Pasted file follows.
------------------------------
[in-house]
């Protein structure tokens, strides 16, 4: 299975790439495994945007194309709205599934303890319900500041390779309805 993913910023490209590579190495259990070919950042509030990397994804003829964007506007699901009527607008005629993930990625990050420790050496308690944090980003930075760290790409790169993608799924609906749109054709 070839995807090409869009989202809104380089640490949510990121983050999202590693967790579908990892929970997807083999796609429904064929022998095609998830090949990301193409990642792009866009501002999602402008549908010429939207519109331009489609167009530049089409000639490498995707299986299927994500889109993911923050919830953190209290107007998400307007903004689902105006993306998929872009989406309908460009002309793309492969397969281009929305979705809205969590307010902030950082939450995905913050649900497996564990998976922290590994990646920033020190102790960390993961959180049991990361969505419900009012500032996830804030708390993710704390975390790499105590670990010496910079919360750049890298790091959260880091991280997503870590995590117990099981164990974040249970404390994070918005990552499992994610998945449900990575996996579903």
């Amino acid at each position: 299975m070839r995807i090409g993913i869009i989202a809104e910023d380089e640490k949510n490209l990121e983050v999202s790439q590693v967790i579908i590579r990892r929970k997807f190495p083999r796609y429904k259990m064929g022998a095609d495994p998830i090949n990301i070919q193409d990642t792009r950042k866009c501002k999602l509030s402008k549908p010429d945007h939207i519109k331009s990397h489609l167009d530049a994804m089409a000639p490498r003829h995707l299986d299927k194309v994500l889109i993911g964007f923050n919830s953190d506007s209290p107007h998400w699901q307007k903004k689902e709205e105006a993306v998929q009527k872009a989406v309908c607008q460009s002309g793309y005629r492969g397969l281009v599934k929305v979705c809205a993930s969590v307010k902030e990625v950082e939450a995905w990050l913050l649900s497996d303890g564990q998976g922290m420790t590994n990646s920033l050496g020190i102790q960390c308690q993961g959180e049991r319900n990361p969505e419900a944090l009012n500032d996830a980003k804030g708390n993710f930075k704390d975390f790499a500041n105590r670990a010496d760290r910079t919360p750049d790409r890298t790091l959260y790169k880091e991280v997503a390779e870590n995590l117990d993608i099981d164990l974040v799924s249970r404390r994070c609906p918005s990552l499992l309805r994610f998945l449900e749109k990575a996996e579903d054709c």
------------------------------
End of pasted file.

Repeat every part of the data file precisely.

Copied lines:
[in-house]
């Protein structure tokens, strides 16, 4: 299975790439495994945007194309709205599934303890319900500041390779309805 993913910023490209590579190495259990070919950042509030990397994804003829964007506007699901009527607008005629993930990625990050420790050496308690944090980003930075760290790409790169993608799924609906749109054709 070839995807090409869009989202809104380089640490949510990121983050999202590693967790579908990892929970997807083999796609429904064929022998095609998830090949990301193409990642792009866009501002999602402008549908010429939207519109331009489609167009530049089409000639490498995707299986299927994500889109993911923050919830953190209290107007998400307007903004689902105006993306998929872009989406309908460009002309793309492969397969281009929305979705809205969590307010902030950082939450995905913050649900497996564990998976922290590994990646920033020190102790960390993961959180049991990361969505419900009012500032996830804030708390993710704390975390790499105590670990010496910079919360750049890298790091959260880091991280997503870590995590117990099981164990974040249970404390994070918005990552499992994610998945449900990575996996579903």
């Amino acid at each position: 299975m070839r995807i090409g993913i869009i989202a809104e910023d380089e640490k949510n490209l990121e983050v999202s790439q590693v967790i579908i590579r990892r929970k997807f190495p083999r796609y429904k259990m064929g022998a095609d495994p998830i090949n990301i070919q193409d990642t792009r950042k866009c501002k999602l509030s402008k549908p010429d945007h939207i519109k331009s990397h489609l167009d530049a994804m089409a000639p490498r003829h995707l299986d299927k194309v994500l889109i993911g964007f923050n919830s953190d506007s209290p107007h998400w699901q307007k903004k689902e709205e105006a993306v998929q009527k872009a989406v309908c607008q460009s002309g793309y005629r492969g397969l281009v599934k929305v979705c809205a993930s969590v307010k902030e990625v950082e939450a995905w990050l913050l649900s497996d303890g564990q998976g922290m420790t590994n990646s920033l050496g020190i102790q960390c308690q993961g959180e049991r319900n990361p969505e419900a944090l009012n500032d996830a980003k804030g708390n993710f930075k704390d975390f790499a500041n105590r670990a010496d760290r910079t919360p750049d790409r890298t790091l959260y790169k880091e991280v997503a390779e870590n995590l117990d993608i099981d164990l974040v799924s249970r404390r994070c609906p918005s990552l499992l309805r994610f998945l449900e749109k990575a996996e579903d054709c």